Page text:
Law Offices of Mitchell Schley, LLC

New York and New Jersey Labor and Employment Lawyer

197 Route 18 South
South Tower – Suite 3000
East Brunswick, NJ 08816
Phone: (732) 325-0318
Fax: (732) 325-0317

245 Park Avenue, 39th Floor,
New York, NY 10167
Phone: (212) 672-1848
Fax: (212) 372-8798

mschley@schleylaw.com

Contact us for a free telephone consultation at

(732) 325-0318

Contact Us






About Mitchell Schley, ESQ

Unemployment Claims and Appeals in New Jersey

Today’s topic concerns the rights of a former employee to collect unemployment benefits or appeal a decision made by the New Jersey Department of Labor (“DOL”) to deny you unemployment benefits. Each state determines an employee’s right to unemployment benefits. Unfortunately, some employers improperly try to prevent their employees from collecting unemployment benefits because it may save the company money.

Unemployment benefits provide temporary compensation to workers who meet the eligibility requirements. In New Jersey, a qualified individual will normally receive unemployment benefits for up to 26 weeks from their date of termination, but this period may be extended. Sometimes benefit periods are extended for a year or more. It is important to file with the state for unemployment benefits immediately after your employment ends because your payments begin from the time you apply. Therefore, for example, if you wait 3 weeks to file for unemployment benefits, you have lost 3 weeks of benefits. You should file on the computer with the New Jersey Department of Labor website or in person at the local office.

There are several reasons why your claim for unemployment benefits can be denied. You are not entitled to unemployment benefits if you voluntary quit your job, however, many people do not recognize that even if you quit your job, you may still be entitled to unemployment benefits if your employer created conditions that forced you to quit your job. In a situation like that, it is a good idea to speak to a labor attorney. Another reason why you can be denied unemployment is if you were terminated by your employer for engaging in certain type of misconduct. However, it is important to recognize that even if your employer claims that you engaged in misconduct, the decision as to whether you should receive unemployment benefits is up to the Department of Labor, not your employer. In a situation like this, it is also a good idea to speak to a labor attorney who could help you protect your rights.

Under New Jersey law, there are three types of employee misconduct: simple, severe and gross. A simple misconduct disqualification, which includes insubordination, lateness or absences with no written warning given to you by your employer, will cause you to have a 7-week period of disqualification for collecting unemployment benefits. If you are discharged for severe misconduct, which includes use of drugs or alcohol at work, repeated lateness or absences after receiving a written warning from your employer, or if you are discharged for gross misconduct, which would be for conduct that is a crime, then you are disqualified from collecting unemployment benefits indefinitely.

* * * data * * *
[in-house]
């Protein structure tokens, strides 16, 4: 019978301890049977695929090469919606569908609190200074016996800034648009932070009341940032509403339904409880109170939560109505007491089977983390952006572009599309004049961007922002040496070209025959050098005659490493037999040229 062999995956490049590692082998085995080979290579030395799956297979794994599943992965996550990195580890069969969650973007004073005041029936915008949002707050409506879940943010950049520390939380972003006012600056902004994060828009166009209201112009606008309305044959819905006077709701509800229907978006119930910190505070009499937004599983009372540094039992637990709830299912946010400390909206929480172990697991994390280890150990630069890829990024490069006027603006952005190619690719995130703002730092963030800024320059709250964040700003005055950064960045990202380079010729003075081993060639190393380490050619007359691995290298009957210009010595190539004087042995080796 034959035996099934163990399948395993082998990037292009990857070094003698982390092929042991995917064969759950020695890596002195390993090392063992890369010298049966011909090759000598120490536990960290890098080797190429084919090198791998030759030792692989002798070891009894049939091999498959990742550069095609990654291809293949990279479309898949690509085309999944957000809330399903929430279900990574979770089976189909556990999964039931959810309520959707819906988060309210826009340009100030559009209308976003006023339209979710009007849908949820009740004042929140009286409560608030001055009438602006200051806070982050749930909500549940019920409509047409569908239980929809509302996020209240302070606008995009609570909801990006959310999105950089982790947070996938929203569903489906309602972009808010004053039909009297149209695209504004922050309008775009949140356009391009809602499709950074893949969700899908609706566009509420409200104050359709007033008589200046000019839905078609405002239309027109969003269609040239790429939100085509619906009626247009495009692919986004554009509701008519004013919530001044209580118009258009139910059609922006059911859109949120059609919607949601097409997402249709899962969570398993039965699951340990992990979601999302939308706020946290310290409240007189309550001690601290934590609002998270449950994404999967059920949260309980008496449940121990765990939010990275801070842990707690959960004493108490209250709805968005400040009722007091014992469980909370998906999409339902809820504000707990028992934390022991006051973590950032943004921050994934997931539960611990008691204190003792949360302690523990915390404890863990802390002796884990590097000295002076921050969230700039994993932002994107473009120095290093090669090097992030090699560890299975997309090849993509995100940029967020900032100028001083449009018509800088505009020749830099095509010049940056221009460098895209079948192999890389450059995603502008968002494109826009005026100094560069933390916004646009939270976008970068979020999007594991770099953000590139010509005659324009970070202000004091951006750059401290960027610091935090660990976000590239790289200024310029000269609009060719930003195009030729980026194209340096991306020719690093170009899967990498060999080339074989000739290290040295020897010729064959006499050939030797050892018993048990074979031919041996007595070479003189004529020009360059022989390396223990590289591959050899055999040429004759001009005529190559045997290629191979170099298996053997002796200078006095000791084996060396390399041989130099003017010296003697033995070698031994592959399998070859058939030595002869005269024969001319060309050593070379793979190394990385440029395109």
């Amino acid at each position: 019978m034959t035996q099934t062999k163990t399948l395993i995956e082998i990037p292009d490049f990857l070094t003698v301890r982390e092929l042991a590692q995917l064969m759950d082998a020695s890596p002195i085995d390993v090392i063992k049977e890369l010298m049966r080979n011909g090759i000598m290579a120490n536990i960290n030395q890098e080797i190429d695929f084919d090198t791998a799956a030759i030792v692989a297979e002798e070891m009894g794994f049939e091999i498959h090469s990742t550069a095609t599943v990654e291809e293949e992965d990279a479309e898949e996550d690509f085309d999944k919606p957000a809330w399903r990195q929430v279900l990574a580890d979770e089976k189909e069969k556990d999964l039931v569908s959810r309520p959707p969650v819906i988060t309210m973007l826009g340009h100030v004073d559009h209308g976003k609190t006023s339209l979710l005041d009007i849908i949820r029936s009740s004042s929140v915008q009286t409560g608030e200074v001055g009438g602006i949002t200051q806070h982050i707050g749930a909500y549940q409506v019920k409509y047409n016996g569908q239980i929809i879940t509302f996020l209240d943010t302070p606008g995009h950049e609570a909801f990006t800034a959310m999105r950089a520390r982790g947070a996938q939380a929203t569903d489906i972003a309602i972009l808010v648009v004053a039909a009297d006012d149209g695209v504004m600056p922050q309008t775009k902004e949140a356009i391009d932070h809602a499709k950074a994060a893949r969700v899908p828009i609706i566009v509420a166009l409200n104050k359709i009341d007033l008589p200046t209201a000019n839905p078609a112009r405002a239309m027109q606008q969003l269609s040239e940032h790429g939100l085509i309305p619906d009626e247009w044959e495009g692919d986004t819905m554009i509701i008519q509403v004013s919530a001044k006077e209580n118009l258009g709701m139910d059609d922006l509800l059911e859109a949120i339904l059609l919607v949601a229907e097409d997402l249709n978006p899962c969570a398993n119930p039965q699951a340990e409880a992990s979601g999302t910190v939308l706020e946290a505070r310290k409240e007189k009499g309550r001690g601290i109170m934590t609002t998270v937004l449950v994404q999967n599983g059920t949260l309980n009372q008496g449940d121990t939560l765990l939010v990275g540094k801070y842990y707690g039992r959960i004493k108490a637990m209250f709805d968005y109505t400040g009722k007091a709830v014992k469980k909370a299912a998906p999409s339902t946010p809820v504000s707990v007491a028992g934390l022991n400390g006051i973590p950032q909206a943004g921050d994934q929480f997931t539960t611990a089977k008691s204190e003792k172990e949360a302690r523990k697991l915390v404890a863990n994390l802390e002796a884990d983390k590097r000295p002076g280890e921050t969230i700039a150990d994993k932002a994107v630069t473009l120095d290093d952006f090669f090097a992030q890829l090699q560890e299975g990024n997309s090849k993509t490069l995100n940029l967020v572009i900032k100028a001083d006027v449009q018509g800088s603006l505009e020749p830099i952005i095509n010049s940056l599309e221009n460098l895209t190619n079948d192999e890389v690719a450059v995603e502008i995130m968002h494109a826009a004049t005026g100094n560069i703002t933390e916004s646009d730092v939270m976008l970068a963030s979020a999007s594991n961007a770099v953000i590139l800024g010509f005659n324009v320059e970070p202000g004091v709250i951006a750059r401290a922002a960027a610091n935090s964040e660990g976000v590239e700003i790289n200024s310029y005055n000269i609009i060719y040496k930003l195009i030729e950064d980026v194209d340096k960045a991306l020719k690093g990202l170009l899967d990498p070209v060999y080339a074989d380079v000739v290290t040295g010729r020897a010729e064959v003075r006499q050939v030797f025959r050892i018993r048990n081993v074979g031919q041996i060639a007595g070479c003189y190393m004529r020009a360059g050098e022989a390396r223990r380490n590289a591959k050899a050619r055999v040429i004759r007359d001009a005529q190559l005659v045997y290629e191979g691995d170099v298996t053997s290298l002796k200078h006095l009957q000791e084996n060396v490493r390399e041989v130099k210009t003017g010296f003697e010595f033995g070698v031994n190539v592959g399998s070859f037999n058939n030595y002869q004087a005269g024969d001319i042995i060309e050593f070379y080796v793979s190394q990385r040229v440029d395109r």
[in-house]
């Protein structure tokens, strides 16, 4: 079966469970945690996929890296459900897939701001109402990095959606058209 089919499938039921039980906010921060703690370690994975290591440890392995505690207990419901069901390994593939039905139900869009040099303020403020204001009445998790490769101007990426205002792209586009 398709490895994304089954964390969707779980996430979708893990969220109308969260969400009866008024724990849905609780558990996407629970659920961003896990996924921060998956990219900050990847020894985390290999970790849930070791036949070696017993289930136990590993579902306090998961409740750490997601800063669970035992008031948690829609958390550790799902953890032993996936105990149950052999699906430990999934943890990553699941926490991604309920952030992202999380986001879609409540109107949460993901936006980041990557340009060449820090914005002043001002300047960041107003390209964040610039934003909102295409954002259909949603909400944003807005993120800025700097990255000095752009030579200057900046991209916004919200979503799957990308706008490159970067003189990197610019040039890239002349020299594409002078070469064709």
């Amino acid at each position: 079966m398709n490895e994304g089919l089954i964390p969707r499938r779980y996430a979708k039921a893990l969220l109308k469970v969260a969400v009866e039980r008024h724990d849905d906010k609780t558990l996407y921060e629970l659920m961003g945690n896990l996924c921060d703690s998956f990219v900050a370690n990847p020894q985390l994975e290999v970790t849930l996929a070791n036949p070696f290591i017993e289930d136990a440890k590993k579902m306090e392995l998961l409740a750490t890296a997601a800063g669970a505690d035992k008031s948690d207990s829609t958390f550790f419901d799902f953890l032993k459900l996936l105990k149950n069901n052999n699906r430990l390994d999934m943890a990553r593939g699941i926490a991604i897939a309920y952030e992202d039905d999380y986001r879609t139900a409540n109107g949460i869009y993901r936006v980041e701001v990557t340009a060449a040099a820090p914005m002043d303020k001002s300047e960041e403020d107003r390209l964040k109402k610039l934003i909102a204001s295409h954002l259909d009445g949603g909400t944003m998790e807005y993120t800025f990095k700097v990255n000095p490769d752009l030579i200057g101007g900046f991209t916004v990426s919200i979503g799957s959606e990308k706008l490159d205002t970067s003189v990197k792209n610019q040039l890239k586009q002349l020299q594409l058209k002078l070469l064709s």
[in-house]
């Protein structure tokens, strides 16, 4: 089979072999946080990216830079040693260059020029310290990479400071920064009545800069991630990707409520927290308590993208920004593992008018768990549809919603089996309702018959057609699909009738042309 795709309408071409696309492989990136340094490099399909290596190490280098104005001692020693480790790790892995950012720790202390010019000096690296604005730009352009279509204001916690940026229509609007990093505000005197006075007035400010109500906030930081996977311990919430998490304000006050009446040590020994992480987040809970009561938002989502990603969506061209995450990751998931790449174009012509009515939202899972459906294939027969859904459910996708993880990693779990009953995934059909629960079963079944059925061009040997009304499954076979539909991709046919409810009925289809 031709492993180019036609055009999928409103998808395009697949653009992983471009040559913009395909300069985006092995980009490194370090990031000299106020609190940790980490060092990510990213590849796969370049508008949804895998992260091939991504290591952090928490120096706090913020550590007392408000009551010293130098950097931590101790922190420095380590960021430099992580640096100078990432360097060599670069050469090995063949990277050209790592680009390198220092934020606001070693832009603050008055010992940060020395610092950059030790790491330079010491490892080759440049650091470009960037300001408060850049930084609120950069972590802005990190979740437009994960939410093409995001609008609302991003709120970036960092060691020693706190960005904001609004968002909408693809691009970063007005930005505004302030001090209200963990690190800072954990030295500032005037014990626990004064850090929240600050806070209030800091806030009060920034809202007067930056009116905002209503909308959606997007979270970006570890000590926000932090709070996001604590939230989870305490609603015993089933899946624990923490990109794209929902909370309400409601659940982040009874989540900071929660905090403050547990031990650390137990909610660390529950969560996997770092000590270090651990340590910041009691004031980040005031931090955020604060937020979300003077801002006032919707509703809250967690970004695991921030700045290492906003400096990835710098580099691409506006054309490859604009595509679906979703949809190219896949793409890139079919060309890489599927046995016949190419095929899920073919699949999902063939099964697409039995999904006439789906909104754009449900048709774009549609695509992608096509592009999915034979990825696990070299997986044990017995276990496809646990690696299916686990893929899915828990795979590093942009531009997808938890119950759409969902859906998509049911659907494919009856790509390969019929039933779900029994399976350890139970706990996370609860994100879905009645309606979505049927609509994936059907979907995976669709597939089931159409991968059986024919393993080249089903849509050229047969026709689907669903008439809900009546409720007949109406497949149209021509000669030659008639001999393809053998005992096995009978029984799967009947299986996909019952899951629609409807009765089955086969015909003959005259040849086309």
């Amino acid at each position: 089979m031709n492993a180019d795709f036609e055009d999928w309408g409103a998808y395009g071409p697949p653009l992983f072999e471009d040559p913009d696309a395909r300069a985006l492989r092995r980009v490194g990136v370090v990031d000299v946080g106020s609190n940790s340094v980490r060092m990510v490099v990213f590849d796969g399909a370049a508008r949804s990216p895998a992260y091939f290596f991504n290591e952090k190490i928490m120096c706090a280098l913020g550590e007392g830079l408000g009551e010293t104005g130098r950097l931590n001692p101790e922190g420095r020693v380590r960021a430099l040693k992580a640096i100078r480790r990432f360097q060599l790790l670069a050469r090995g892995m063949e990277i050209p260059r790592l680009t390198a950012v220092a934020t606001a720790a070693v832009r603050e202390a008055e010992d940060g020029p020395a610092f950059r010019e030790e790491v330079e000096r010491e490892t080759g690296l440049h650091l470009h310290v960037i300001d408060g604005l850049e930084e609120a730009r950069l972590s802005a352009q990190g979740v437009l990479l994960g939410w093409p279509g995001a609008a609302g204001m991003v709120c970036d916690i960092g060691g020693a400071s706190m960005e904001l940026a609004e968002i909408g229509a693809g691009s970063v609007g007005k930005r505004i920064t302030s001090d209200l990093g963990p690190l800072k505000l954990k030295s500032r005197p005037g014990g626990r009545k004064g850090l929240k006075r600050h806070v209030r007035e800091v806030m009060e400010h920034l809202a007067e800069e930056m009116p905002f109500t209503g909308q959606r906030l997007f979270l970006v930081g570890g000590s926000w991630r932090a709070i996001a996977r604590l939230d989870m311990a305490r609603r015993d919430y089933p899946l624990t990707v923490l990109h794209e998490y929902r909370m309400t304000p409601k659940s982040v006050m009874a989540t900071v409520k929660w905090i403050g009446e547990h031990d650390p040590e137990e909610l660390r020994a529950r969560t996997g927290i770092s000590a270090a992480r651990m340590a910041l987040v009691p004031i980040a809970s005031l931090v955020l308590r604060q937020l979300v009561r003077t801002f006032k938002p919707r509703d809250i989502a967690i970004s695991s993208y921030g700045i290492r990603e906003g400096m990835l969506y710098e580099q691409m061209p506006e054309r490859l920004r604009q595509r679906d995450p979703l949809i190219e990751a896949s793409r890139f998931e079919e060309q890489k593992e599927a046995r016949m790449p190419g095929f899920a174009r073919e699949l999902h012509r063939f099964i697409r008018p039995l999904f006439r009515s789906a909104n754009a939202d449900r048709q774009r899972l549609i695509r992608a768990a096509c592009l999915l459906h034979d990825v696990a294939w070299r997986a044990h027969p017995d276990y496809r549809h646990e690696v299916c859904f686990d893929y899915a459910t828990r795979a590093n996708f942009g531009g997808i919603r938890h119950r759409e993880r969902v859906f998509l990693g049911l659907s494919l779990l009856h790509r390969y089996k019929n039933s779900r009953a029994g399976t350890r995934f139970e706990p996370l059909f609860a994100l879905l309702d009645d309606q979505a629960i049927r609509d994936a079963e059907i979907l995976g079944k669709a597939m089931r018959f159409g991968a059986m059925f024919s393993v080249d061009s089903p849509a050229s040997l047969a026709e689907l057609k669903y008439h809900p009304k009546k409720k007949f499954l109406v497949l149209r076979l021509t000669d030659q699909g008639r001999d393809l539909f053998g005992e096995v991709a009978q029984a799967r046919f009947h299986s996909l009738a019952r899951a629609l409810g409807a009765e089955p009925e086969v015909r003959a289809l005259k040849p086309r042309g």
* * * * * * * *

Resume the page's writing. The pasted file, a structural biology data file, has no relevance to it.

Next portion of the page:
If you disagree with the decision of the DOL, you have a right to appeal. You must file the appeal in writing with the Department of Labor. The Department of Labor will then hold a hearing with you and your former employer to determine what actually happened and who is telling the truth. Sometimes an employer will make up a story to try to block an employee from receiving unemployment benefits. It is a good idea to have a labor attorney represent you if you need to appeal an unemployment benefit decision denying you benefits if you think the decision is wrong and unfair.

Mitchell Schley is an attorney who practices labor law at the Law Offices of Mitchell Schley, LLC, in East Brunswick and New York City. Feel free to contact him if you have a question about this article or any other labor law issue. He can be reached at (732) 325-0318 or at www.schleylaw.com.

Office Weekly Update Weekly

Topic of the Week

The Meet Market: Holding Effective Meetings

Meetings can and should be productive endeavors that foster a sense of camaraderie. How, you ask? Read on.

Read more...

Blog of the Week

Production Over Safety at Tesla: “People are getting hurt every day”

Elon Musk, owner of SpaceX and Tesla is a seriously strange and driven guy. That can be a good thing in some circumstances and even amusing if it’s your next door neighbor or crazy uncle. But when you own a major car company, it can mean workers getting hurt or killed. Last May we wrote about a report chronicling Tesla’s poor safety record. And things apparently aren’t getting any better.

Thought for the Week

"On the week of Workers Memorial Day "We still have not reached the ultimate goal. We can analyze data and numbers but that doesn't change the horrific stories and the loss felt by loved ones and coworkers behind every single workplace fatality statistic.""

–Dennis Williams UAW President

List of the Week

from Workplace Fairness

Top Searches on Workplace Health and Safety this Week:

  • What to do if you're injured at work
  • Infectious diseases in the workplace
  • State smoking laws in the workplace

 

Top Five News Headlines

  1. What Caused the Decline of Unions in America?
  2. The Way We Work Is Killing Us
  3. NFL Cheerleaders: Minimum Wage for a Job Where You Don't Even Get to Pick Your Own Hair Color
  4. Public Servants Are Losing Their Foothold in the Middle Class
  5. Another Safety Probe Hits Tesla After Subcontractor Breaks Jaw

Law Offices of Mitchell Schley, LLC
197 Route 18 South, South Tower – Suite 3000, East Brunswick, NJ 08816 • Phone: (732) 325-0318 • Fax: (732) 325-0317
245 Park Avenue, 39th Floor, New York, NY 10167 • Phone: (212) 672-1848 • Fax: (212) 372-8798
mschley@schleylaw.com
Contact us today »